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Chillagoe - Cities, Towns and Localities
The historic town of Chillagoe in the Tropical North Queensland, offers visitors a taste of the real Outback, in one of the world’s unique geological sites. As well a history built on mining, the region rests on an ancient seabed that over 450 million years ago, teamed with prehistoric marine life.

Located 141 km west of Mareeba, 205 km west of Cairns, and at 352 m above sea level, Chillagoe offers the visitor a unique combination of a relic copper mine, historic town, limestone caves and Aboriginal culture, as well as its newest addition ‘The Hub’ from the Queensland Heritage Trails Network.

The human history of the region stretches back 35,000 years with significant Aboriginal rock art site that have been found here.

The region was first settled as a pastoral property in the 1870s by John Atherton’s son William, who had travelled down the Walsh River looking for suitable cattle grazing land and finally settling at Chillagoe Creek. In 1887 two men working for the mining baron John Moffat (of Irvinebank fame) found copper and silver deposits on Chillagoe Station. Moffat soon began mining the area, however transportation was a problem. He solved this by building a private railway line from Mareeba to Chillagoe and Mungana. Work on the line commenced in 1897 and was completed in 1900. The Chillagoe smelter opened in 1901 and at its peak employed over 1,000 men, extracting gold, silver, copper, and lead from ores which were brought in from the surrounding area.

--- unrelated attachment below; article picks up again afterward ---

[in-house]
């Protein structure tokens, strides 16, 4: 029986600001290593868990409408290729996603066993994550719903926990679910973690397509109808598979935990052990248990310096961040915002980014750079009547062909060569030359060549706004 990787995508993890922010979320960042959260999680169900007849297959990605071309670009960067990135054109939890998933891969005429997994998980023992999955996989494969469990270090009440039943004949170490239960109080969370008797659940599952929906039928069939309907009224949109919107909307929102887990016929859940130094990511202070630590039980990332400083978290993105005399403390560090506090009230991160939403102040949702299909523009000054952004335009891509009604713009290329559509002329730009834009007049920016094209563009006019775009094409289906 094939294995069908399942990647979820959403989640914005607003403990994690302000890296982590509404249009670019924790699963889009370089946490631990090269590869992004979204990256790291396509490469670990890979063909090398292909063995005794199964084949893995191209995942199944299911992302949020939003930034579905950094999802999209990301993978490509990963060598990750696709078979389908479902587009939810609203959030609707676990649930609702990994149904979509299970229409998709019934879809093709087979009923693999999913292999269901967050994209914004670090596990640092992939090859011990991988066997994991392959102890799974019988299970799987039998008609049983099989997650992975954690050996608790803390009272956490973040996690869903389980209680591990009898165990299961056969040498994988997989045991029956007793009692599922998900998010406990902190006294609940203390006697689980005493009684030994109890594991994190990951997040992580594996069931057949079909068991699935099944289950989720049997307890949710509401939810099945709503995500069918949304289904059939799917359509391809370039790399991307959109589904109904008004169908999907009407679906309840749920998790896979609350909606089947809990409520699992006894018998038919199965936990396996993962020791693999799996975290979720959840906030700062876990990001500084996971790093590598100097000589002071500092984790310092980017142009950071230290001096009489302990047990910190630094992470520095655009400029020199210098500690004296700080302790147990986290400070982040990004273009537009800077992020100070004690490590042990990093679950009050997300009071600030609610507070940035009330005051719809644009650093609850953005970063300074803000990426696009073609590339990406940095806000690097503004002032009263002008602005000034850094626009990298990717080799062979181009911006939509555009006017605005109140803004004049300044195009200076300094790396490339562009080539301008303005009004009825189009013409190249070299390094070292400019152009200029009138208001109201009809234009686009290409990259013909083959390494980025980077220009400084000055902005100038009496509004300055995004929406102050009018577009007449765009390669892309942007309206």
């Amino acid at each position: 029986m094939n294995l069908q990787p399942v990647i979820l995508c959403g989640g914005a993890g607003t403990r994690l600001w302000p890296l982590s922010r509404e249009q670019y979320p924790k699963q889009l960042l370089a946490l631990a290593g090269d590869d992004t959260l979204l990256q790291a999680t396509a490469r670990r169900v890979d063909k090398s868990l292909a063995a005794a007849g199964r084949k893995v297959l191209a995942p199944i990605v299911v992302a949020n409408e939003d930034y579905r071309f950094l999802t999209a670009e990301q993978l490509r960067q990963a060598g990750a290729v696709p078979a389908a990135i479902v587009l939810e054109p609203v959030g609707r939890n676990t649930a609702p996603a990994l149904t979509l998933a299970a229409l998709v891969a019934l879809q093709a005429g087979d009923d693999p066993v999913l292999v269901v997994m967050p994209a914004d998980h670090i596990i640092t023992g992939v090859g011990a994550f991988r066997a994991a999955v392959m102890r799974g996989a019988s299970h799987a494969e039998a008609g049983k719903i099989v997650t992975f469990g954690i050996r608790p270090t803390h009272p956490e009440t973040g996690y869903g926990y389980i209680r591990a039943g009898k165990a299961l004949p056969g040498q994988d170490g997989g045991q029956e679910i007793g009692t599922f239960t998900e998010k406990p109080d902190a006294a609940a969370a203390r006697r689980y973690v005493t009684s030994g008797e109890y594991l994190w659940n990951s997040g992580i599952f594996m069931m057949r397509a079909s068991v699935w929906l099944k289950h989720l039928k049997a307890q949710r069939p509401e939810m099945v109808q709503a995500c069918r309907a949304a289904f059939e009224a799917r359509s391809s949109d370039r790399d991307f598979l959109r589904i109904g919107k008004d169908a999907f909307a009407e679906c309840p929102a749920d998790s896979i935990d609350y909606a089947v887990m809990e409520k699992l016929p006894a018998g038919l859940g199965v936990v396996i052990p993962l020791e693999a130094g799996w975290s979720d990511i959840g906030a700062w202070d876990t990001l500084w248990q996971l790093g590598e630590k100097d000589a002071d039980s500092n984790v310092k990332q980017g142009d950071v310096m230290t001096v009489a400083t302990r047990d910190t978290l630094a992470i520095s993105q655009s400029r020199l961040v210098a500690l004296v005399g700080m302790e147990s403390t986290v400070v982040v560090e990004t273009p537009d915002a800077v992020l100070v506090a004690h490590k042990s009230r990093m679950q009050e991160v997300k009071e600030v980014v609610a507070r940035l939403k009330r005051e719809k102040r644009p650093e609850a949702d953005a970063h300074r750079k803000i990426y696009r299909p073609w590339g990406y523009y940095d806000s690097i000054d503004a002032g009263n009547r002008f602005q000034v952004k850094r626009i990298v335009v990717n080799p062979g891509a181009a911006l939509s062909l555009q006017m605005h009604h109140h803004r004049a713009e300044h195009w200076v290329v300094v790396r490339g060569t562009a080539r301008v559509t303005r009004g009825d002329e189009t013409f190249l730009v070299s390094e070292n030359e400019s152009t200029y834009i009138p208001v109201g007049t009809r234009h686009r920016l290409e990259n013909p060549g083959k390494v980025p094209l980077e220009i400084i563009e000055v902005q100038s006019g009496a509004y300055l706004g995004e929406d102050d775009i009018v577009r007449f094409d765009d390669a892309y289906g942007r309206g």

In 1918 the Queensland Government purchased the railway from the Chillagoe Railway and Mines Company. The mine closed down in 1943.

The town’s biggest attraction are the Chillagoe Caves, described as a mystical underground world of rare limestone caves and Aboriginal art. The National Parks and Wildlife Services Office has free maps of the area with clear directions to each of the caves.

Don’t forget to visit Bluffs Lookout for a breath-taking sunset and sunrise view, and to Boogie Hole, where water spills over rocks into a deep pool and children can play on the sandy beach. You can try your hand at fossicking for crystals at nearby Muldiva Creek, there is also good fishing along the Walsh River.

Check out our listing of Chillagoe accommodation. In addition to our listed online travel guide information, contact the local tourism visitor centre for your destination for more attractions, tours, local maps and other information.

Information Centre The Chillagoe Hub
Queen Street
Chillagoe 4871
Ph: 07 4094 7111

Tropical Tableland Promotion Bureau

Queensland Parks and Wildlife Service - Chillagoe

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Chillagoe Attractions

Chillagoe Caves
In an area characterised by volcanic activity it is surprising to find limestone caves, however the limestone in the area is the result of an unusual uplift of sediments (that include coral) which were deposited in the ocean off the edge of the Australian continent about 400 million years ago. As the sea level rose, the continental shelf moved east and then, about 360 million years ago the sediments were compressed and uplifted.